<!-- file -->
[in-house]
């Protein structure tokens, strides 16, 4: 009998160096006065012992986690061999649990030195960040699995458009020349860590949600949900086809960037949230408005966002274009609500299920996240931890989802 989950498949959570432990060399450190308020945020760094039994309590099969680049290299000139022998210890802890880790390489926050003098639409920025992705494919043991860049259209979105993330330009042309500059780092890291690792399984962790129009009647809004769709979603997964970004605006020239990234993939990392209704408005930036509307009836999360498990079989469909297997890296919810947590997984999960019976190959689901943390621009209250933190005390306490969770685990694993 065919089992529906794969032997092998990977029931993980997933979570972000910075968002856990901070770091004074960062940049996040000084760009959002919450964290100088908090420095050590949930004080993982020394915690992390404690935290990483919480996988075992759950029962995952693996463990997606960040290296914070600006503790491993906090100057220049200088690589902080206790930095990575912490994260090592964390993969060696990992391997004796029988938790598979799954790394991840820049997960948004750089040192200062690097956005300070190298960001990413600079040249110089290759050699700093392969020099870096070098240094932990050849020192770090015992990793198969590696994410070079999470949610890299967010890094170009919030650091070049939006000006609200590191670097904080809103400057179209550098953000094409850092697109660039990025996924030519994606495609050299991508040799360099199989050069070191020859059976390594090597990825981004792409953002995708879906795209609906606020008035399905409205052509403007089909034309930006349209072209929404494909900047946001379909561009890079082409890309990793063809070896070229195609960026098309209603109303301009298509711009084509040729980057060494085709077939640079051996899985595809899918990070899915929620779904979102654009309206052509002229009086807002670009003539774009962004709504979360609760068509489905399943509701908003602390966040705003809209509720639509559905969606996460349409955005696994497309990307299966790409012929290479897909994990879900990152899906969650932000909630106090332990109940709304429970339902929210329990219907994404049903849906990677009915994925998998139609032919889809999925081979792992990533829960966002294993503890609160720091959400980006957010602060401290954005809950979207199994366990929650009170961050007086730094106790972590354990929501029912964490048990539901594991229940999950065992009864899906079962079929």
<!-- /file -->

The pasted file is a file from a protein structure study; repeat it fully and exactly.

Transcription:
[in-house]
């Protein structure tokens, strides 16, 4: 009998160096006065012992986690061999649990030195960040699995458009020349860590949600949900086809960037949230408005966002274009609500299920996240931890989802 989950498949959570432990060399450190308020945020760094039994309590099969680049290299000139022998210890802890880790390489926050003098639409920025992705494919043991860049259209979105993330330009042309500059780092890291690792399984962790129009009647809004769709979603997964970004605006020239990234993939990392209704408005930036509307009836999360498990079989469909297997890296919810947590997984999960019976190959689901943390621009209250933190005390306490969770685990694993 065919089992529906794969032997092998990977029931993980997933979570972000910075968002856990901070770091004074960062940049996040000084760009959002919450964290100088908090420095050590949930004080993982020394915690992390404690935290990483919480996988075992759950029962995952693996463990997606960040290296914070600006503790491993906090100057220049200088690589902080206790930095990575912490994260090592964390993969060696990992391997004796029988938790598979799954790394991840820049997960948004750089040192200062690097956005300070190298960001990413600079040249110089290759050699700093392969020099870096070098240094932990050849020192770090015992990793198969590696994410070079999470949610890299967010890094170009919030650091070049939006000006609200590191670097904080809103400057179209550098953000094409850092697109660039990025996924030519994606495609050299991508040799360099199989050069070191020859059976390594090597990825981004792409953002995708879906795209609906606020008035399905409205052509403007089909034309930006349209072209929404494909900047946001379909561009890079082409890309990793063809070896070229195609960026098309209603109303301009298509711009084509040729980057060494085709077939640079051996899985595809899918990070899915929620779904979102654009309206052509002229009086807002670009003539774009962004709504979360609760068509489905399943509701908003602390966040705003809209509720639509559905969606996460349409955005696994497309990307299966790409012929290479897909994990879900990152899906969650932000909630106090332990109940709304429970339902929210329990219907994404049903849906990677009915994925998998139609032919889809999925081979792992990533829960966002294993503890609160720091959400980006957010602060401290954005809950979207199994366990929650009170961050007086730094106790972590354990929501029912964490048990539901594991229940999950065992009864899906079962079929």